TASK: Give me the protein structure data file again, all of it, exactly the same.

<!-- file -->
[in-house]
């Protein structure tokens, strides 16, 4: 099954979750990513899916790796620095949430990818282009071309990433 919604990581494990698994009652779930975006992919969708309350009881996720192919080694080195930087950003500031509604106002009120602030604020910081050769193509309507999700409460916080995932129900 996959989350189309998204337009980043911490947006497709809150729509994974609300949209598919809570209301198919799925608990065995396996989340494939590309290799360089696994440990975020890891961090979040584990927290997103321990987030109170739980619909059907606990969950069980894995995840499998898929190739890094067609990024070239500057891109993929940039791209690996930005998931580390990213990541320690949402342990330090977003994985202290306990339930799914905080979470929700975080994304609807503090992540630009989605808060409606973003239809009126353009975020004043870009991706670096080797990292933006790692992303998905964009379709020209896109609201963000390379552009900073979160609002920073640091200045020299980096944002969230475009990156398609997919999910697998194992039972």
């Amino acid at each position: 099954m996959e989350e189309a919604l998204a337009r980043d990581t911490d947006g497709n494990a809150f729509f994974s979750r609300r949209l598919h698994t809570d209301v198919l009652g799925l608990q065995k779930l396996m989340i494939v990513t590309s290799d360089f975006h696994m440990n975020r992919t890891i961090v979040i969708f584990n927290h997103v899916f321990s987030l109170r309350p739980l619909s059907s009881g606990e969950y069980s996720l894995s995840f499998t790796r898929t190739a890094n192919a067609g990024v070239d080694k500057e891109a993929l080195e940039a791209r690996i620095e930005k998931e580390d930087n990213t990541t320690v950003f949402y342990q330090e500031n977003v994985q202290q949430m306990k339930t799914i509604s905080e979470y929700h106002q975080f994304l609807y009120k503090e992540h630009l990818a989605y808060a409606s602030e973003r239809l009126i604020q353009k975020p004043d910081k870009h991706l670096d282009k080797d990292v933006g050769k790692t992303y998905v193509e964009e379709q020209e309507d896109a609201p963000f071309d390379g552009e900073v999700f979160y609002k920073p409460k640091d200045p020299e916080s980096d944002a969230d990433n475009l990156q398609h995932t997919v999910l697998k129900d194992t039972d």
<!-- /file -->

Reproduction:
[in-house]
């Protein structure tokens, strides 16, 4: 099954979750990513899916790796620095949430990818282009071309990433 919604990581494990698994009652779930975006992919969708309350009881996720192919080694080195930087950003500031509604106002009120602030604020910081050769193509309507999700409460916080995932129900 996959989350189309998204337009980043911490947006497709809150729509994974609300949209598919809570209301198919799925608990065995396996989340494939590309290799360089696994440990975020890891961090979040584990927290997103321990987030109170739980619909059907606990969950069980894995995840499998898929190739890094067609990024070239500057891109993929940039791209690996930005998931580390990213990541320690949402342990330090977003994985202290306990339930799914905080979470929700975080994304609807503090992540630009989605808060409606973003239809009126353009975020004043870009991706670096080797990292933006790692992303998905964009379709020209896109609201963000390379552009900073979160609002920073640091200045020299980096944002969230475009990156398609997919999910697998194992039972």
């Amino acid at each position: 099954m996959e989350e189309a919604l998204a337009r980043d990581t911490d947006g497709n494990a809150f729509f994974s979750r609300r949209l598919h698994t809570d209301v198919l009652g799925l608990q065995k779930l396996m989340i494939v990513t590309s290799d360089f975006h696994m440990n975020r992919t890891i961090v979040i969708f584990n927290h997103v899916f321990s987030l109170r309350p739980l619909s059907s009881g606990e969950y069980s996720l894995s995840f499998t790796r898929t190739a890094n192919a067609g990024v070239d080694k500057e891109a993929l080195e940039a791209r690996i620095e930005k998931e580390d930087n990213t990541t320690v950003f949402y342990q330090e500031n977003v994985q202290q949430m306990k339930t799914i509604s905080e979470y929700h106002q975080f994304l609807y009120k503090e992540h630009l990818a989605y808060a409606s602030e973003r239809l009126i604020q353009k975020p004043d910081k870009h991706l670096d282009k080797d990292v933006g050769k790692t992303y998905v193509e964009e379709q020209e309507d896109a609201p963000f071309d390379g552009e900073v999700f979160y609002k920073p409460k640091d200045p020299e916080s980096d944002a969230d990433n475009l990156q398609h995932t997919v999910l697998k129900d194992t039972d």